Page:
Unisex implies one sex with "uni" meaning "one," added to the word sex. It implies that there is no division between the sexes. The term unisex was popularized in clothing and hairstyles and offered a style suitable for either male or female. Jeans, a popular item for both men and women, were once predominantly male clothing. When women adopted the style, these same blue jeans became unisex clothing. The term unisex is now used for more than clothing and hairstyles. It is also used in bathrooms and name selection.
The 1960's offered dramatic change. Men grew their hair longer, nicknames became interchangeable with both men and women and women started wearing pants for formal and business occasions. The term "unisex" is a misnomer since it means literally "one sex," but it is taken to mean items suitable for both sexes.
Hairdressers adopted unisex signs to show that they cut everyone's hair in the 1960's and 70's as hair became longer on men. This wasn't the first time that there were unisex barbers and hairdressers. Although the establishment didn't use the term unisex, in 1861a salon in Virginia City, Nevada called Arthur's Tonsorial Parlour had a sign that said, "We clip anyone." This indicated that the parlour gave service for not only the men of the area but also clipped the hair for women who kept their hair short while they searched for silver.
Clothing became more casual in the 70's and women and men began to wear the same style of jeans and t-shirts. Most of the clothing that is unisex tends to be men's styles that women adopt. Jeans, chinos, polo shirts, button down dress shirts, vests and cargo pants all fall into the category of unisex. Some of the men's clothes influenced by the unisex movement use color such pink and purple but most clothes are simple conservative articles with no embellishments that are more for men.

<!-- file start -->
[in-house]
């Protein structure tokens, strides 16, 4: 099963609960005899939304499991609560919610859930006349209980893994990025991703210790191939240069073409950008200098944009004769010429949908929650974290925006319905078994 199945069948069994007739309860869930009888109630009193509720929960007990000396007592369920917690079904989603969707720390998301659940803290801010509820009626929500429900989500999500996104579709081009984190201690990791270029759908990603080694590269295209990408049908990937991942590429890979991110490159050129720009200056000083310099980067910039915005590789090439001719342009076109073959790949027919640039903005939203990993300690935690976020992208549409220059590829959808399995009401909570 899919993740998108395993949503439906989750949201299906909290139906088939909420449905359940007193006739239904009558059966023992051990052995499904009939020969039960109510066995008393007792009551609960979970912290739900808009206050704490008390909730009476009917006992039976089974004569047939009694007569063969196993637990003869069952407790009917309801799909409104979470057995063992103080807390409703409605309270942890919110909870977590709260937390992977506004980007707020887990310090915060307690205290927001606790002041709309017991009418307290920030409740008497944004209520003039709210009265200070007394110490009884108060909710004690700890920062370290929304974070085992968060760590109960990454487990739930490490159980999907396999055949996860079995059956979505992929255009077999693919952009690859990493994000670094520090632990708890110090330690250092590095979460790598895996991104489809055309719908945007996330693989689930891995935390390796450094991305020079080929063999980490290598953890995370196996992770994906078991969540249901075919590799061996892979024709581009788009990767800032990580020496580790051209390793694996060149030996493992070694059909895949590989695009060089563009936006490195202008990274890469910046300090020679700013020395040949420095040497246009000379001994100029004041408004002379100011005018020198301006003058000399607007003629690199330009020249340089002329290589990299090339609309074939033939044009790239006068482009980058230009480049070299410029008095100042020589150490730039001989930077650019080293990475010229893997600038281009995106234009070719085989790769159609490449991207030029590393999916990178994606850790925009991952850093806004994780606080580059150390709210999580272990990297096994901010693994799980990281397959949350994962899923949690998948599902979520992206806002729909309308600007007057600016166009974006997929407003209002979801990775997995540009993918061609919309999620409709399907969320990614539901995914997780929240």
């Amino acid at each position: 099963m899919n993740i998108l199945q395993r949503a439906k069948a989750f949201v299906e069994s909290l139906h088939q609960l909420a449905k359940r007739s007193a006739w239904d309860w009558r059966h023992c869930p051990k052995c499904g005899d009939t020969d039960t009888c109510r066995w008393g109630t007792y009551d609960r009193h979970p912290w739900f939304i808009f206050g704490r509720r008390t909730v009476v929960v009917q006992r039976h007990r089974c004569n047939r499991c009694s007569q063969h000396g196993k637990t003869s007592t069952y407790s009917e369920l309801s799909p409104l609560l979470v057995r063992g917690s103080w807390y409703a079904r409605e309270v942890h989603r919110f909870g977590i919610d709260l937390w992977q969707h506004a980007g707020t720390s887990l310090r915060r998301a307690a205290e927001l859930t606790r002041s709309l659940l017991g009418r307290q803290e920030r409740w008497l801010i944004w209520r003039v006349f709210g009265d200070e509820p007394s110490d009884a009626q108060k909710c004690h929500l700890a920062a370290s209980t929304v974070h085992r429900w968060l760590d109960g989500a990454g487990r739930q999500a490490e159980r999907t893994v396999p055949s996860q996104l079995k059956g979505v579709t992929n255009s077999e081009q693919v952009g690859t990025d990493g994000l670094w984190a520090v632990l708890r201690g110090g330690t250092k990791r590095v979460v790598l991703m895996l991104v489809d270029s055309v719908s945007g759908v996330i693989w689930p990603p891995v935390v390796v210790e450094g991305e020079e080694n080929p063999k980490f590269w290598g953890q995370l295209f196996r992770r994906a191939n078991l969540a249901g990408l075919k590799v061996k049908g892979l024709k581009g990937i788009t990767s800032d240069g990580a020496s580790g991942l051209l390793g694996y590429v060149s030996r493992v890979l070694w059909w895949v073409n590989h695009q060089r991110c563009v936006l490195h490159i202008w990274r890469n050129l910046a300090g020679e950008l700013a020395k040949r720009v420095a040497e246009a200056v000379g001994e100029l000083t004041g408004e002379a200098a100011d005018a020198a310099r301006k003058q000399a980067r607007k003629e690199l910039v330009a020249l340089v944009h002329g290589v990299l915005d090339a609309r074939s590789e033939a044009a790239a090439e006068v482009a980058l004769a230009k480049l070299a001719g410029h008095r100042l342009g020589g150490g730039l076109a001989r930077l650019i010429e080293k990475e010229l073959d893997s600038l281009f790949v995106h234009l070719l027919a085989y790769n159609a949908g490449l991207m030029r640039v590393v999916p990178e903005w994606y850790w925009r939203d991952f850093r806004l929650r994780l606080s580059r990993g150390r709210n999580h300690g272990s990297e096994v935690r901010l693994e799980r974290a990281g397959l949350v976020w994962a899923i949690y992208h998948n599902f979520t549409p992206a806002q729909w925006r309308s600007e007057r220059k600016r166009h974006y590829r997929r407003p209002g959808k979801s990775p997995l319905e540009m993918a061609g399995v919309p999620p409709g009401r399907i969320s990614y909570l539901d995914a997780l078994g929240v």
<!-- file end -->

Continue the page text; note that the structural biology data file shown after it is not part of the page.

Unisex bathrooms, often called "family bathrooms," offer those traveling with opposite-sexed children a way to monitor the child while they use the facilities. Many of the movements for unisex bathrooms came from transgendered individuals who found using facilities a dilemma. Most unisex washrooms have a changing station and are single stalls, but there are multi-stall unisex bathrooms used to save space.
Names are also unisex. "Saturday Night Live" had a skit by Julia Sweeney about androgynous Pat. The character dressed in clothing that was unisex, had a hairstyle that either sex could wear and of course, the name implied that she/he was either a male or female. Everyone was too polite to ask the real sex of Pat. Unisex names and nicknames became quite popular recently and are one way that parents can name a child after a grandparent or parent of a different sex. Some names are only unisex in the United States. Certain names are male specific in some countries and female specific in others, such as Jean, which is feminine in the United Kingdom and masculine in France.
Unisex clothing, haircuts and bathrooms came about because the ever changing norms in society. In the United States, most unisex bathrooms consist of one stall with a locking door on the outside. These are more acceptable to the gender specific public. Unisex clothing still hasn't passed the stages where the male clothing is dominant, and its unisex sizing really means male sizing. Haircuts seem to be the only true unisex item, with men wearing a crowning glory of hair and women shaving their hair to the scalp. Names and nicknames that are unisex increase in popularity.